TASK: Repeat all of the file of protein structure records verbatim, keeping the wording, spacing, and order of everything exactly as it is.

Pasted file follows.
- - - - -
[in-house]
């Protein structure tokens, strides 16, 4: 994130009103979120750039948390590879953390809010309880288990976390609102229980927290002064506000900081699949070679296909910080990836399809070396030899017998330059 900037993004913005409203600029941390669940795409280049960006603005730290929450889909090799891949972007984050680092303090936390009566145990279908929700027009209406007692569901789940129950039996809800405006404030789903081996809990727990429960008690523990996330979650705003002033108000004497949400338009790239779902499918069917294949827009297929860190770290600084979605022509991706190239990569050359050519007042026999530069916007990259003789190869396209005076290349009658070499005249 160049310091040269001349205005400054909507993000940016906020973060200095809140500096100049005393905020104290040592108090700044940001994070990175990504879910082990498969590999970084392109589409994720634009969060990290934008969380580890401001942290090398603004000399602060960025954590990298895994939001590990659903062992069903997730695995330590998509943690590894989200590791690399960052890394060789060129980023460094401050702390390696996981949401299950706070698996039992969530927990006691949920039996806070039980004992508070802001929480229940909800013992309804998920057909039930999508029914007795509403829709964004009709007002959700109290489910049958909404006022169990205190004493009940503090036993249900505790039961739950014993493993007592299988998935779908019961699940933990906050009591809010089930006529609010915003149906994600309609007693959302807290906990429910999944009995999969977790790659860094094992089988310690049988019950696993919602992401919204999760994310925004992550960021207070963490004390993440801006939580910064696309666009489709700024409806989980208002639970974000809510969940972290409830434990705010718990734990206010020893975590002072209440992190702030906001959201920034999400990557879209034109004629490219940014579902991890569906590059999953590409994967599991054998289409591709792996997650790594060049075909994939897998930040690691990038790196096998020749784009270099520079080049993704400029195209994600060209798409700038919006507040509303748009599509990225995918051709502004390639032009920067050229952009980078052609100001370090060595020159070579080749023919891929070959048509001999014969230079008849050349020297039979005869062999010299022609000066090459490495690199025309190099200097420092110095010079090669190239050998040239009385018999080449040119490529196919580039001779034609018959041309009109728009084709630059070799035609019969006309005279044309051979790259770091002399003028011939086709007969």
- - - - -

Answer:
[in-house]
């Protein structure tokens, strides 16, 4: 994130009103979120750039948390590879953390809010309880288990976390609102229980927290002064506000900081699949070679296909910080990836399809070396030899017998330059 900037993004913005409203600029941390669940795409280049960006603005730290929450889909090799891949972007984050680092303090936390009566145990279908929700027009209406007692569901789940129950039996809800405006404030789903081996809990727990429960008690523990996330979650705003002033108000004497949400338009790239779902499918069917294949827009297929860190770290600084979605022509991706190239990569050359050519007042026999530069916007990259003789190869396209005076290349009658070499005249 160049310091040269001349205005400054909507993000940016906020973060200095809140500096100049005393905020104290040592108090700044940001994070990175990504879910082990498969590999970084392109589409994720634009969060990290934008969380580890401001942290090398603004000399602060960025954590990298895994939001590990659903062992069903997730695995330590998509943690590894989200590791690399960052890394060789060129980023460094401050702390390696996981949401299950706070698996039992969530927990006691949920039996806070039980004992508070802001929480229940909800013992309804998920057909039930999508029914007795509403829709964004009709007002959700109290489910049958909404006022169990205190004493009940503090036993249900505790039961739950014993493993007592299988998935779908019961699940933990906050009591809010089930006529609010915003149906994600309609007693959302807290906990429910999944009995999969977790790659860094094992089988310690049988019950696993919602992401919204999760994310925004992550960021207070963490004390993440801006939580910064696309666009489709700024409806989980208002639970974000809510969940972290409830434990705010718990734990206010020893975590002072209440992190702030906001959201920034999400990557879209034109004629490219940014579902991890569906590059999953590409994967599991054998289409591709792996997650790594060049075909994939897998930040690691990038790196096998020749784009270099520079080049993704400029195209994600060209798409700038919006507040509303748009599509990225995918051709502004390639032009920067050229952009980078052609100001370090060595020159070579080749023919891929070959048509001999014969230079008849050349020297039979005869062999010299022609000066090459490495690199025309190099200097420092110095010079090669190239050998040239009385018999080449040119490529196919580039001779034609018959041309009109728009084709630059070799035609019969006309005279044309051979790259770091002399003028011939086709007969």